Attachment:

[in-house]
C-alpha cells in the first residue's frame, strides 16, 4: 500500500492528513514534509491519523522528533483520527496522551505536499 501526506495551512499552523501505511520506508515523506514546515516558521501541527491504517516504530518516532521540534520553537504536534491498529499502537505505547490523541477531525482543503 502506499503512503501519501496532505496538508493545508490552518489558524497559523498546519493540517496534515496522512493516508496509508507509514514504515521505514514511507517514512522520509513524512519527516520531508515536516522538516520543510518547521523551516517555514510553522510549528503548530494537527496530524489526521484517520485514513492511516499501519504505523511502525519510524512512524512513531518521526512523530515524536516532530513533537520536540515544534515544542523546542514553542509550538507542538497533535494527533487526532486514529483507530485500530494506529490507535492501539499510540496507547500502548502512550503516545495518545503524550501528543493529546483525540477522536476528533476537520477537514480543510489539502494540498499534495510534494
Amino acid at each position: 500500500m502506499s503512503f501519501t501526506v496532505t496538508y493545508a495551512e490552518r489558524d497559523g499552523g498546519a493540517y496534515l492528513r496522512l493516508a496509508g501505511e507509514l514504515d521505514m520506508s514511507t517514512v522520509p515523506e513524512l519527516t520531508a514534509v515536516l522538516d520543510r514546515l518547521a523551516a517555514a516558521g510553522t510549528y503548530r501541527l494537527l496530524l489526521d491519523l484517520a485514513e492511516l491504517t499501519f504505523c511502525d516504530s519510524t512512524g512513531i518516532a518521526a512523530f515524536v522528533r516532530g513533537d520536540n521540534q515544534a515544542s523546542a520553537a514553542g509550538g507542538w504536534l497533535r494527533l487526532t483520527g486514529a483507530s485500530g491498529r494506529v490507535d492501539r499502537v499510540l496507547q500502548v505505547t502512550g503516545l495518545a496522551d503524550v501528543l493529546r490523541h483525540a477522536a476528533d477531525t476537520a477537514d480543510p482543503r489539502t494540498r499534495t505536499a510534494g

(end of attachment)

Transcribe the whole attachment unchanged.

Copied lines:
[in-house]
C-alpha cells in the first residue's frame, strides 16, 4: 500500500492528513514534509491519523522528533483520527496522551505536499 501526506495551512499552523501505511520506508515523506514546515516558521501541527491504517516504530518516532521540534520553537504536534491498529499502537505505547490523541477531525482543503 502506499503512503501519501496532505496538508493545508490552518489558524497559523498546519493540517496534515496522512493516508496509508507509514514504515521505514514511507517514512522520509513524512519527516520531508515536516522538516520543510518547521523551516517555514510553522510549528503548530494537527496530524489526521484517520485514513492511516499501519504505523511502525519510524512512524512513531518521526512523530515524536516532530513533537520536540515544534515544542523546542514553542509550538507542538497533535494527533487526532486514529483507530485500530494506529490507535492501539499510540496507547500502548502512550503516545495518545503524550501528543493529546483525540477522536476528533476537520477537514480543510489539502494540498499534495510534494
Amino acid at each position: 500500500m502506499s503512503f501519501t501526506v496532505t496538508y493545508a495551512e490552518r489558524d497559523g499552523g498546519a493540517y496534515l492528513r496522512l493516508a496509508g501505511e507509514l514504515d521505514m520506508s514511507t517514512v522520509p515523506e513524512l519527516t520531508a514534509v515536516l522538516d520543510r514546515l518547521a523551516a517555514a516558521g510553522t510549528y503548530r501541527l494537527l496530524l489526521d491519523l484517520a485514513e492511516l491504517t499501519f504505523c511502525d516504530s519510524t512512524g512513531i518516532a518521526a512523530f515524536v522528533r516532530g513533537d520536540n521540534q515544534a515544542s523546542a520553537a514553542g509550538g507542538w504536534l497533535r494527533l487526532t483520527g486514529a483507530s485500530g491498529r494506529v490507535d492501539r499502537v499510540l496507547q500502548v505505547t502512550g503516545l495518545a496522551d503524550v501528543l493529546r490523541h483525540a477522536a476528533d477531525t476537520a477537514d480543510p482543503r489539502t494540498r499534495t505536499a510534494g